The major news organizations in the US often have a somewhat left-of-center outlook (he said with remarkable restraint), and although journalist types may not know much about science, they can usually be counted on to oppose the far-right, who are all too often opposed to science. But today we have an exception.
We found an editorial at the website of KCBD-TV, an NBC affiliate seen on Channel 11 in Lubbock, Texas. It was written by Dan Jackson, described as: “KCBD Vice-President and General Manager.” Here’s his headline: Consider This…Both sides belong in our textbooks.
“Both sides” of what? Oh, come now, dear reader! You know all about the creationist madness in Texas. Our last post on that topic was Tempestuous Texas Textbook Trouble. Now it seems that the anti-science advocates of Oogity Boogity, who long for a restoration of the Dark Ages — people like former State Board of Education Chairman Don McLeroy, the creationist dentist — have a powerful ally in the media. Here are some excerpts from Dan Jackson’s editorial, with bold font added by us for emphasis:
The debate over evolution vs. creationism is once again heating up in Austin. Specifically, whether or not textbooks should include facts about creationism.
Ah yes, the debate about whether textbooks should include the “facts about creationism.” So what does Dan Jackson think of the controversy? Here it comes:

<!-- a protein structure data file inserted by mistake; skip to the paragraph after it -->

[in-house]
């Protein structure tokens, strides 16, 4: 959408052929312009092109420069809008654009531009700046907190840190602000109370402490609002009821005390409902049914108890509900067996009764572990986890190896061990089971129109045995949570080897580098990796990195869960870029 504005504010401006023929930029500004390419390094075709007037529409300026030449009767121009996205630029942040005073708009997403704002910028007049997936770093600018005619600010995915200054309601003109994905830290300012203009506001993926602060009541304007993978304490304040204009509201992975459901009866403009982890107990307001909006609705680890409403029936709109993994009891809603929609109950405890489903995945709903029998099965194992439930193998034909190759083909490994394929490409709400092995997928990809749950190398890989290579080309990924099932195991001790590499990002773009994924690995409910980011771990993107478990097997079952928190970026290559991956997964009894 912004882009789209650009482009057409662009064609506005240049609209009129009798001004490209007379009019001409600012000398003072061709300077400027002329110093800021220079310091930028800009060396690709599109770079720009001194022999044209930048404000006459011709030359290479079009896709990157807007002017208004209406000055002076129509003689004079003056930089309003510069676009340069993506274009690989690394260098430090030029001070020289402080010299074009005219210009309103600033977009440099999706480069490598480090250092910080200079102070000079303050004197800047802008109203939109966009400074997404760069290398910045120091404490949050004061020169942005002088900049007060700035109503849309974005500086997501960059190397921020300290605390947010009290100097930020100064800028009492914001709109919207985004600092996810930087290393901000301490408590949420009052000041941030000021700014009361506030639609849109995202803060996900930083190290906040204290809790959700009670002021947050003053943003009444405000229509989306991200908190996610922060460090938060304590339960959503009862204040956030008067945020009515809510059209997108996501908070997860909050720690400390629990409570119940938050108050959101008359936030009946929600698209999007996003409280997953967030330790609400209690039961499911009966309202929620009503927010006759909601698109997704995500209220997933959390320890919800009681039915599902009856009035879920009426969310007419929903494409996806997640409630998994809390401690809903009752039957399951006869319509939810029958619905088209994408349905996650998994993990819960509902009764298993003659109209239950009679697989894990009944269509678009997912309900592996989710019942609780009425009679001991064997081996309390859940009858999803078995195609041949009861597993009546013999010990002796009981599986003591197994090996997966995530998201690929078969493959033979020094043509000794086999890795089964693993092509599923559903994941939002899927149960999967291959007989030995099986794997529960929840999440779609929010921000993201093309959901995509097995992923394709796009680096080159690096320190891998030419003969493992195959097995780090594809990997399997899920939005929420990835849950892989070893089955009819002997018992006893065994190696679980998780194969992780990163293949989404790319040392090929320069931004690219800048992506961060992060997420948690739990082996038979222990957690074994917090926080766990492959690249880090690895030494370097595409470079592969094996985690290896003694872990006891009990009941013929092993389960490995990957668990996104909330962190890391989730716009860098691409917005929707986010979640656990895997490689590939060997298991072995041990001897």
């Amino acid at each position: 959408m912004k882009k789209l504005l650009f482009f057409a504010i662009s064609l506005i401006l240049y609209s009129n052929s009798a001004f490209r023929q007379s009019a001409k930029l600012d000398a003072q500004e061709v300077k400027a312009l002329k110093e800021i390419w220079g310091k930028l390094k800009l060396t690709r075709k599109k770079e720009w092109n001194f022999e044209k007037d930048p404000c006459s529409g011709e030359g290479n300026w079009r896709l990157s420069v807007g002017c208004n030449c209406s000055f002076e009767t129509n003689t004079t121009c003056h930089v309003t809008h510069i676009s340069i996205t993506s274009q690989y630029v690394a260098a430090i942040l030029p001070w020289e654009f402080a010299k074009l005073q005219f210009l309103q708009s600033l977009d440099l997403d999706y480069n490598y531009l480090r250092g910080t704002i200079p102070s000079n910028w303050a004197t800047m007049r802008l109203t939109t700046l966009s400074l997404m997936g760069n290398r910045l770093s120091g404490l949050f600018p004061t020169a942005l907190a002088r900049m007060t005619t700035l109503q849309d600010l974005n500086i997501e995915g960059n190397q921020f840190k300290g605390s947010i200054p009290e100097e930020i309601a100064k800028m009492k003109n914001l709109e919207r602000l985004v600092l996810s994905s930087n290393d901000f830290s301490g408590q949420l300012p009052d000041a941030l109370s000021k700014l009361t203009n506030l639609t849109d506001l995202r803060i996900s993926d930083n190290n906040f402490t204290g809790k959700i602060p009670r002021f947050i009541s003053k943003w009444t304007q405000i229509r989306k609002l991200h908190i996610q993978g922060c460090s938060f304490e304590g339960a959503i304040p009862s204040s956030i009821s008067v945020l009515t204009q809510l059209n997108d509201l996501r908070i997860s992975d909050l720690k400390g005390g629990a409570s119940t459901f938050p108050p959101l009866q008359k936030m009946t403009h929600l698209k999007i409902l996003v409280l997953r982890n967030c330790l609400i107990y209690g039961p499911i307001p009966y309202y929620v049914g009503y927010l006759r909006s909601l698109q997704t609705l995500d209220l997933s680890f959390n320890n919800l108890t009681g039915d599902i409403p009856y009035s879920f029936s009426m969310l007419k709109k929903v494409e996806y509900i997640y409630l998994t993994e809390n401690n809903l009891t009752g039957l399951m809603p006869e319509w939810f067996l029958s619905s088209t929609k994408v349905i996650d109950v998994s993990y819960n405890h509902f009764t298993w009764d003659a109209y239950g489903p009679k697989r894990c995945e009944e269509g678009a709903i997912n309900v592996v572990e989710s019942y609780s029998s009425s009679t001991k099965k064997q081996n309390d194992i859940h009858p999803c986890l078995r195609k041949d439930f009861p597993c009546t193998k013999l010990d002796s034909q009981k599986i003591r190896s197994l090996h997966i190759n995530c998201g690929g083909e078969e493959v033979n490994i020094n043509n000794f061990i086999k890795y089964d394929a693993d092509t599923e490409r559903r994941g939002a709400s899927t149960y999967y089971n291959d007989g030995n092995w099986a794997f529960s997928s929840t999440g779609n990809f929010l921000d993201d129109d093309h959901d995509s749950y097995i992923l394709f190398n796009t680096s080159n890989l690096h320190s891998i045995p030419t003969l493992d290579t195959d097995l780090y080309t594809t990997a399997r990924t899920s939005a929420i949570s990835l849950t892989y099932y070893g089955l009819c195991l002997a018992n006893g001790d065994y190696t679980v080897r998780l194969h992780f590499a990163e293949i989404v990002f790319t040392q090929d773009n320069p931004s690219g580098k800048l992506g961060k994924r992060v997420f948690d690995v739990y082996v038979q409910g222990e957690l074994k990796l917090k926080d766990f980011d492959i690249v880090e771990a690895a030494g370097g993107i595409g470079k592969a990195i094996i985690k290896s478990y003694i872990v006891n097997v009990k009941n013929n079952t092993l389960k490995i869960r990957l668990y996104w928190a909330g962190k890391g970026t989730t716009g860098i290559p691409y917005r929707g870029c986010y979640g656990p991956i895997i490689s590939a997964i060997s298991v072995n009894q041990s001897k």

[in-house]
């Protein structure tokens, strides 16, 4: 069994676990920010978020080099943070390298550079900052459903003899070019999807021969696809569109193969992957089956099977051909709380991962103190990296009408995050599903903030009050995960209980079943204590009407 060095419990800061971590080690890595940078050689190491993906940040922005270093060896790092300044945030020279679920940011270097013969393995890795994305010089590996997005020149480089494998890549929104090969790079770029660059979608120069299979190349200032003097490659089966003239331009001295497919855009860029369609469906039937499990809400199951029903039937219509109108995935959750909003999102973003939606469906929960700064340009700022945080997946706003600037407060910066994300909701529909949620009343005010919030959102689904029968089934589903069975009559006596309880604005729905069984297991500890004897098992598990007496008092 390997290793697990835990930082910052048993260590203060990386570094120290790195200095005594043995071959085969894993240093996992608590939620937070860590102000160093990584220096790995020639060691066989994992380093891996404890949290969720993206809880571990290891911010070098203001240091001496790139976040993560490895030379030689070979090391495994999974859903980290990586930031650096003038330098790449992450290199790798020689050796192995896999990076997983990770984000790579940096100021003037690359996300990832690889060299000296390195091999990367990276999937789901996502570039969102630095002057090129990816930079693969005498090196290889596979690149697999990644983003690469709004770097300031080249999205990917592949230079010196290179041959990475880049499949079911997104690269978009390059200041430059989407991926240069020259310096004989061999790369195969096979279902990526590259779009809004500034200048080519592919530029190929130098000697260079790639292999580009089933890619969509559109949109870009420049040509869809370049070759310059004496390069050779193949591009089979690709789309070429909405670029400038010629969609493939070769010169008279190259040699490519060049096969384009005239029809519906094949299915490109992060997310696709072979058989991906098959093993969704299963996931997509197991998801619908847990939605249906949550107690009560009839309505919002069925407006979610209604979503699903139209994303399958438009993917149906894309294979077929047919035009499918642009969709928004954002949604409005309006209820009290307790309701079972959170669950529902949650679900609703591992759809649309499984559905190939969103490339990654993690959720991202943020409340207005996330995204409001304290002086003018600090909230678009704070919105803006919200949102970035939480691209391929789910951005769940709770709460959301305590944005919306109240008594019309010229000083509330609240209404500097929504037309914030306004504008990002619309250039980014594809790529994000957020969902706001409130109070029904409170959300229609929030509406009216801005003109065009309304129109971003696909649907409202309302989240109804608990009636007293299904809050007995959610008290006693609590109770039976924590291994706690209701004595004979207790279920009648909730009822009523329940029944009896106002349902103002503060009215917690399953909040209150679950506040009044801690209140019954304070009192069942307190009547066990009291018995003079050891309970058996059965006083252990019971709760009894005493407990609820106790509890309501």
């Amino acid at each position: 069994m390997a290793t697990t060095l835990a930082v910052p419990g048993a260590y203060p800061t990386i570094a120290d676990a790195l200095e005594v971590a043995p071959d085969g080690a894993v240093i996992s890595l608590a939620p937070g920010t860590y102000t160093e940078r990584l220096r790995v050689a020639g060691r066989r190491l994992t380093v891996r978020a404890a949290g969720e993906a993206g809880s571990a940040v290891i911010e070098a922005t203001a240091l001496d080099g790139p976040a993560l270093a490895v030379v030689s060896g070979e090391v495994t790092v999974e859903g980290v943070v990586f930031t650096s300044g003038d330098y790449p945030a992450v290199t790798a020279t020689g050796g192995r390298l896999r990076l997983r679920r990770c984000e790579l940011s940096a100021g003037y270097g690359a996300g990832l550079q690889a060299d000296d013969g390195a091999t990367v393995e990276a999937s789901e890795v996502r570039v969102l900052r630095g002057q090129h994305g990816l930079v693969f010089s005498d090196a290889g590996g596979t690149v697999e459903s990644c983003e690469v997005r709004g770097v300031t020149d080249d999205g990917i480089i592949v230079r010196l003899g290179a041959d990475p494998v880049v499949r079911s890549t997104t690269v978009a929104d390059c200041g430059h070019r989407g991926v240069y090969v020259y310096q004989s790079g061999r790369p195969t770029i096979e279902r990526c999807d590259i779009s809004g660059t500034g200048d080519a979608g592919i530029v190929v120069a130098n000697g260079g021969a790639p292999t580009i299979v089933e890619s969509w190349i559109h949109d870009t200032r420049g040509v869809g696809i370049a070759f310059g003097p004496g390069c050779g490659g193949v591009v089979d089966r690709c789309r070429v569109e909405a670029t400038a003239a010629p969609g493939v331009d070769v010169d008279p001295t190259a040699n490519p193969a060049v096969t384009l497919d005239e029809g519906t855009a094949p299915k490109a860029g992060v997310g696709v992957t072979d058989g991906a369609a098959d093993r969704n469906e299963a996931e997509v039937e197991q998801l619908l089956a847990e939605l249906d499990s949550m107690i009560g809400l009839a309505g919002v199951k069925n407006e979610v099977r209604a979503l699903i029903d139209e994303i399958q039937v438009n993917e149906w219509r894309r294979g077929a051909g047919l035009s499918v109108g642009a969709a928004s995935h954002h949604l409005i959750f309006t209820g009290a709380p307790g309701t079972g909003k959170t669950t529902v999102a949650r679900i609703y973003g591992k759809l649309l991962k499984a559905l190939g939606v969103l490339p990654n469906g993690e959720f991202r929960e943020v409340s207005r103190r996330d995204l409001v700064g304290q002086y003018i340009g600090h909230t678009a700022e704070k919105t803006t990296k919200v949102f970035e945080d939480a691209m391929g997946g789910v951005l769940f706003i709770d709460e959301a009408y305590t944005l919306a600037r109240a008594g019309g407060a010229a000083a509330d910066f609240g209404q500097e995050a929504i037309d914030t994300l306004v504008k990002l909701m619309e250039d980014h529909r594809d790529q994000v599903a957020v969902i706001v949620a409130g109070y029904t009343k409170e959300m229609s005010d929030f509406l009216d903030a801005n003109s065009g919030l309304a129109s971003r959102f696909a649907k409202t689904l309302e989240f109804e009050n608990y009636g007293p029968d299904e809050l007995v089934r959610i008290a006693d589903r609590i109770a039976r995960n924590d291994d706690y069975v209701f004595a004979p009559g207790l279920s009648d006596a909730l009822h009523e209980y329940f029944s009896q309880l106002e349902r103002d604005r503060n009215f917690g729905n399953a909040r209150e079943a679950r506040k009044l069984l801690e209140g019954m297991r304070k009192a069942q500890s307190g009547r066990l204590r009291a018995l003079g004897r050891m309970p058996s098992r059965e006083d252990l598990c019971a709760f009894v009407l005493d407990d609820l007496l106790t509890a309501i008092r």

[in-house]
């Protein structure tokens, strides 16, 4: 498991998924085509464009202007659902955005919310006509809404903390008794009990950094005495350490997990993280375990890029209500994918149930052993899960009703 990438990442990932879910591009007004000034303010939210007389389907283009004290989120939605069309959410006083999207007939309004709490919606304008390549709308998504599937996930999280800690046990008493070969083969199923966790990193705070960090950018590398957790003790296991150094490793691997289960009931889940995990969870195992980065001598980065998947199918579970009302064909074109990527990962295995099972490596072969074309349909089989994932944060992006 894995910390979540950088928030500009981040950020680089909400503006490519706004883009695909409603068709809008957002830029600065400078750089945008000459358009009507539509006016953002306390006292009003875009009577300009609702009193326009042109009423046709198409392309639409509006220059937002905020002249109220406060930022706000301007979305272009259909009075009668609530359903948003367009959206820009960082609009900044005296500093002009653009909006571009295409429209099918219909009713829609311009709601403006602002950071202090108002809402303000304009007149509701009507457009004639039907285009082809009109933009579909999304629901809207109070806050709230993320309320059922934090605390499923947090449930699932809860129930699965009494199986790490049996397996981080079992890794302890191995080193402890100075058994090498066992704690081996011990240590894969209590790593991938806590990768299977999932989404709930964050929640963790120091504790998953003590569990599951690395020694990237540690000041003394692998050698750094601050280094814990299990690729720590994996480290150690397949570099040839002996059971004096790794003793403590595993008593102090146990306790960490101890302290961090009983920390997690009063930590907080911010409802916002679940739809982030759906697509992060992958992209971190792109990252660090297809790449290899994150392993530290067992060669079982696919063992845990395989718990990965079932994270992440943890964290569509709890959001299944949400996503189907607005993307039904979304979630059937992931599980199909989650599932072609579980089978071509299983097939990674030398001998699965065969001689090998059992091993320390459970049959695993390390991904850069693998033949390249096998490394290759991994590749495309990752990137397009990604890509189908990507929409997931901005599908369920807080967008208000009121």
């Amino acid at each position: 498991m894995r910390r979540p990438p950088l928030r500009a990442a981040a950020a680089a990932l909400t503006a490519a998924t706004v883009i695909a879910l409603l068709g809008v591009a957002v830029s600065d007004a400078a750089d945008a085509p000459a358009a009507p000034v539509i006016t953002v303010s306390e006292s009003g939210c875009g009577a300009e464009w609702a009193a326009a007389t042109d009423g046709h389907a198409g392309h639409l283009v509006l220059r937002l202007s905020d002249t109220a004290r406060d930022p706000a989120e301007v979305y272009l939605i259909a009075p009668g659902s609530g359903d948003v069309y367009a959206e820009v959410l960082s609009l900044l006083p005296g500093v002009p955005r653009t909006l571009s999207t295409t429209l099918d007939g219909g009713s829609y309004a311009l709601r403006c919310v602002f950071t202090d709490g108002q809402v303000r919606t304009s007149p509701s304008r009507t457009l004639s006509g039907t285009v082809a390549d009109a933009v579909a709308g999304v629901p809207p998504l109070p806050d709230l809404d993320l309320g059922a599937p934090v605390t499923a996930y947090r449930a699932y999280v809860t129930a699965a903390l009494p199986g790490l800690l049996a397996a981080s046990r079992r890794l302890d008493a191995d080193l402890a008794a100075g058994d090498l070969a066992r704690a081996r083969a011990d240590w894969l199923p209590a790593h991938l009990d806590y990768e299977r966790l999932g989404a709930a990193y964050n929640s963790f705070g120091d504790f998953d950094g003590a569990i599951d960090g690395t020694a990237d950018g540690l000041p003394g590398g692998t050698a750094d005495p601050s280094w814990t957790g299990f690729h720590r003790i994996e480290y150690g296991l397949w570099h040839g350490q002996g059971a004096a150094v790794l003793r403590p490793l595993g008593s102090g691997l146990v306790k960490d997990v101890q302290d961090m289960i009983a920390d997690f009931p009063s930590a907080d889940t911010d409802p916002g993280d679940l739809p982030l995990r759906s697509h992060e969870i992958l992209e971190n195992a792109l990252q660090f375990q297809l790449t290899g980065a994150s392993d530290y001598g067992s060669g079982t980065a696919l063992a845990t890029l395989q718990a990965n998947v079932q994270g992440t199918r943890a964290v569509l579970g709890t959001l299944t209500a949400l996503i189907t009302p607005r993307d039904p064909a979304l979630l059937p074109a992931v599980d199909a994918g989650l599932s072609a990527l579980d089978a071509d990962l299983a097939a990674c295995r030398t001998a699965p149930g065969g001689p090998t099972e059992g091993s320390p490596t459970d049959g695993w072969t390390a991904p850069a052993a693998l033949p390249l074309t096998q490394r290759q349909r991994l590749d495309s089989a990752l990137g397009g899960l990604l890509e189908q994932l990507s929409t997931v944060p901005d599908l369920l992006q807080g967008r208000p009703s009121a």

Both ideas have been debated since Darwin first published his theory over 150 years ago, and evolution is the only one currently taught in Texas classrooms. They are both based on facts and both come with bias and assumptions.
Creationism is based on facts? BWAHAHAHAHAHA! What would those be? And science has bias and assumptions? Well, that’s true. Science is definitely biased in favor of verifiable observations and logical thinking. Let’s read on:
But consider this: I am not going to argue the merits of why I believe God created the earth and man in it. The majority of people already believe that.
Dan’s right. There’s no need to explain the obvious. He continues:
This is not a debate of science vs. religion. This debate is about what are we going to teach our children in public schools.
Uh, but Dan — the Supreme Court has already decided that creationism is religion. See Edwards v. Aguillard. Therefore it can’t be given “equal time” in the public schools, as a Louisiana law had then required.
Here’s the brilliant conclusion of Dan’s opinion piece:
The theory of evolution is already in the textbooks. Creationism is widely accepted across the globe. It’s time the public school system in Texas accept that and include it in the classroom.
Way to go, Danny boy! Great editorial!
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